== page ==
Ontario Middle School principal Lisa Longoria. (The Enterprise/AUSTIN JOHNSON)

ONTARIO – When Lisa Longoria was a senior at Ontario High School, she became a teen parent.

“It was scary, but my mom taught me strong work ethic,” she said. ““I knew I now have a child, I’m going to have to be more responsible.”

Longoria, now 48, “had to grow up” and care for her daughter. She gave up early dreams of joining the Army in favor of clerical work that was a better match for her new lifestyle. 

She couldn’t have guessed that her work would eventually lead her back to the Ontario School District, first as a teacher and later as an administrator.

Longoria is currently the principal at Ontario Middle School, and last year was named Oregon’s Middle School Principal of the Year. Longoria serves as a member of the Governor’s Ready Schools Safe Learners Council, a board member on Oregon’s Educator Advancement Council, a member of the Oregon Association of Latino Administrators (OALA), and a member of COSA’s Equity Board (Coalition of Oregon School Administrators

“It’s a lot to balance,” she acknowledged. “But everything that I’ve decided to apply for or be a part of is to support growth in equity within our school and district.”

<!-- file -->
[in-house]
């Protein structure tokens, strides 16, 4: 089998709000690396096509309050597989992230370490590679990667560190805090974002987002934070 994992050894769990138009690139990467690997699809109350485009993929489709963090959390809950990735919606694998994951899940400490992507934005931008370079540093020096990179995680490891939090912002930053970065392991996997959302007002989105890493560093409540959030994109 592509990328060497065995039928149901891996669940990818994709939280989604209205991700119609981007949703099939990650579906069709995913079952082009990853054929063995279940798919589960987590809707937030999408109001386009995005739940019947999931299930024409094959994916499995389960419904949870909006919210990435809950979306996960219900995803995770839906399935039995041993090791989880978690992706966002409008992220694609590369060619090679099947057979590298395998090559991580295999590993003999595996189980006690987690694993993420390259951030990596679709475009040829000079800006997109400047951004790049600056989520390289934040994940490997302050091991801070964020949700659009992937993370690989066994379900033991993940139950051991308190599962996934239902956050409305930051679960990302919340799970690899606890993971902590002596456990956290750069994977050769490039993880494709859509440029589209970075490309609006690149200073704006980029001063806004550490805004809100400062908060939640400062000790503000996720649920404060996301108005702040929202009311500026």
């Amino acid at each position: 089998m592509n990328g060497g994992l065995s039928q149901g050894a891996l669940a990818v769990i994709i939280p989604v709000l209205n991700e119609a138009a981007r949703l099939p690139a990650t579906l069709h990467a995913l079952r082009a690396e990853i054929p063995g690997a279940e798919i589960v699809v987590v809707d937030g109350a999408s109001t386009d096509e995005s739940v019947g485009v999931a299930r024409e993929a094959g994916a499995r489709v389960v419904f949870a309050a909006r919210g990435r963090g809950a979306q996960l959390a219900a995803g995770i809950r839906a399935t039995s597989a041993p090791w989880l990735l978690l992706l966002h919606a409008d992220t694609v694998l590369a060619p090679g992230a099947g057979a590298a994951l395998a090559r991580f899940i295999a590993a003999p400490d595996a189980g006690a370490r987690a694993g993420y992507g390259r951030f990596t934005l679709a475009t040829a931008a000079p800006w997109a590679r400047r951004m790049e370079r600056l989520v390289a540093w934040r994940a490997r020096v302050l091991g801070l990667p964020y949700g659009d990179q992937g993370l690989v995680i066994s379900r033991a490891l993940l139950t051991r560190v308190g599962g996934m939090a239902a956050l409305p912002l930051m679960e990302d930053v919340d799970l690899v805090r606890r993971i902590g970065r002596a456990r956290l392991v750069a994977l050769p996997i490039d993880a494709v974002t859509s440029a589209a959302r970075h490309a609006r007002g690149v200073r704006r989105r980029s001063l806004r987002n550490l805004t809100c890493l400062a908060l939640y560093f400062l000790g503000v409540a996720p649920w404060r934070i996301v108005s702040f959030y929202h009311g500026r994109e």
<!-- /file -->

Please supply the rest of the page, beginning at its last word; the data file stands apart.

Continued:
Longoria, like many of her students, grew up in a Latinx family with roots in farm work. Her mother’s parents were migrant workers who traveled between Texas, Arizona and Ontario before eventually settling in Oregon. 

“I feel that I can be effective here in Ontario because I was born and raised here, and grew from here,” Longoria said. “I understand the culture of poverty. I understand the culture of discrimination.”

Longoria said, however, that as mother to children with an Anglo last name, she also understood the culture of privilege and had seen how having an Anglo last name could alter the assumptions people made. 

Longoria said that when she was a student in Ontario, perhaps because of her Hispanic last name, she was placed in an English as a Second Language class as a middle schooler. 

“English is my first language,” she said. “I didn’t know why I was put in ESL class. I felt really awkward in there because I didn’t understand Spanish. I could only assume that I was put in there because of my last name, because both my parents spoke English.”

The assignment was for only one year, with Longoria using the period as a study hall. But being randomly placed there made a lasting impression on her.